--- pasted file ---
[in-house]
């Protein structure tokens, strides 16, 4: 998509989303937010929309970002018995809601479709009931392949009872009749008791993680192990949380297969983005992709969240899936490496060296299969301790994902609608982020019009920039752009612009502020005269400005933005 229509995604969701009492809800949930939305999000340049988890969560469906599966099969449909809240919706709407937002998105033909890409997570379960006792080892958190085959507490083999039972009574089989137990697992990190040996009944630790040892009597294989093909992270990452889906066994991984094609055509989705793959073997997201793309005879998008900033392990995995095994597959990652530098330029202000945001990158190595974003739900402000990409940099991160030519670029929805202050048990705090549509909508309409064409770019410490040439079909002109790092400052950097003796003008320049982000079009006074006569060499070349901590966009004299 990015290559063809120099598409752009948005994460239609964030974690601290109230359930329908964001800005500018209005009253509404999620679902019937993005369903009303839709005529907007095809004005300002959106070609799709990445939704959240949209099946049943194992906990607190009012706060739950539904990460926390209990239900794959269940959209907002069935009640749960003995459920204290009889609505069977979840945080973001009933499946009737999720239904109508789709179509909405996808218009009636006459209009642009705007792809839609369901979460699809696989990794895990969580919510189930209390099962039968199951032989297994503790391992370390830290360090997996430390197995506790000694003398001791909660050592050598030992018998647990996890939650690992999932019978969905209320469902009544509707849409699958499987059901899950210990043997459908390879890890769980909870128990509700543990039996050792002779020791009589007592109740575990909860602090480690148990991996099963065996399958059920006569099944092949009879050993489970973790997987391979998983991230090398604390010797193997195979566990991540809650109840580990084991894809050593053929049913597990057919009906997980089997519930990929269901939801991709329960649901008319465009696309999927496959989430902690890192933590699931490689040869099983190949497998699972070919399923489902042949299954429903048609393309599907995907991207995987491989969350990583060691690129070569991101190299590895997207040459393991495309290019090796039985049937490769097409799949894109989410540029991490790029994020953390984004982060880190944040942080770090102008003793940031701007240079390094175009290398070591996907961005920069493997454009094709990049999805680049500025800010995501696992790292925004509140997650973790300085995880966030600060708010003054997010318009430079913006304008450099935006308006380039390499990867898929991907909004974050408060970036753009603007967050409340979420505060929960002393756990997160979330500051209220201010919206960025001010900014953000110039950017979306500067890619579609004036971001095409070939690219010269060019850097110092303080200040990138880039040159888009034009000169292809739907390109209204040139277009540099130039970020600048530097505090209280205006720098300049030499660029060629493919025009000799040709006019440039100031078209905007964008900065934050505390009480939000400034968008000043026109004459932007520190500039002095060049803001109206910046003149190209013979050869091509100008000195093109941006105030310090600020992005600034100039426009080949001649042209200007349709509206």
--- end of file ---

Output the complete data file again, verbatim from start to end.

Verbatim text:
[in-house]
């Protein structure tokens, strides 16, 4: 998509989303937010929309970002018995809601479709009931392949009872009749008791993680192990949380297969983005992709969240899936490496060296299969301790994902609608982020019009920039752009612009502020005269400005933005 229509995604969701009492809800949930939305999000340049988890969560469906599966099969449909809240919706709407937002998105033909890409997570379960006792080892958190085959507490083999039972009574089989137990697992990190040996009944630790040892009597294989093909992270990452889906066994991984094609055509989705793959073997997201793309005879998008900033392990995995095994597959990652530098330029202000945001990158190595974003739900402000990409940099991160030519670029929805202050048990705090549509909508309409064409770019410490040439079909002109790092400052950097003796003008320049982000079009006074006569060499070349901590966009004299 990015290559063809120099598409752009948005994460239609964030974690601290109230359930329908964001800005500018209005009253509404999620679902019937993005369903009303839709005529907007095809004005300002959106070609799709990445939704959240949209099946049943194992906990607190009012706060739950539904990460926390209990239900794959269940959209907002069935009640749960003995459920204290009889609505069977979840945080973001009933499946009737999720239904109508789709179509909405996808218009009636006459209009642009705007792809839609369901979460699809696989990794895990969580919510189930209390099962039968199951032989297994503790391992370390830290360090997996430390197995506790000694003398001791909660050592050598030992018998647990996890939650690992999932019978969905209320469902009544509707849409699958499987059901899950210990043997459908390879890890769980909870128990509700543990039996050792002779020791009589007592109740575990909860602090480690148990991996099963065996399958059920006569099944092949009879050993489970973790997987391979998983991230090398604390010797193997195979566990991540809650109840580990084991894809050593053929049913597990057919009906997980089997519930990929269901939801991709329960649901008319465009696309999927496959989430902690890192933590699931490689040869099983190949497998699972070919399923489902042949299954429903048609393309599907995907991207995987491989969350990583060691690129070569991101190299590895997207040459393991495309290019090796039985049937490769097409799949894109989410540029991490790029994020953390984004982060880190944040942080770090102008003793940031701007240079390094175009290398070591996907961005920069493997454009094709990049999805680049500025800010995501696992790292925004509140997650973790300085995880966030600060708010003054997010318009430079913006304008450099935006308006380039390499990867898929991907909004974050408060970036753009603007967050409340979420505060929960002393756990997160979330500051209220201010919206960025001010900014953000110039950017979306500067890619579609004036971001095409070939690219010269060019850097110092303080200040990138880039040159888009034009000169292809739907390109209204040139277009540099130039970020600048530097505090209280205006720098300049030499660029060629493919025009000799040709006019440039100031078209905007964008900065934050505390009480939000400034968008000043026109004459932007520190500039002095060049803001109206910046003149190209013979050869091509100008000195093109941006105030310090600020992005600034100039426009080949001649042209200007349709509206």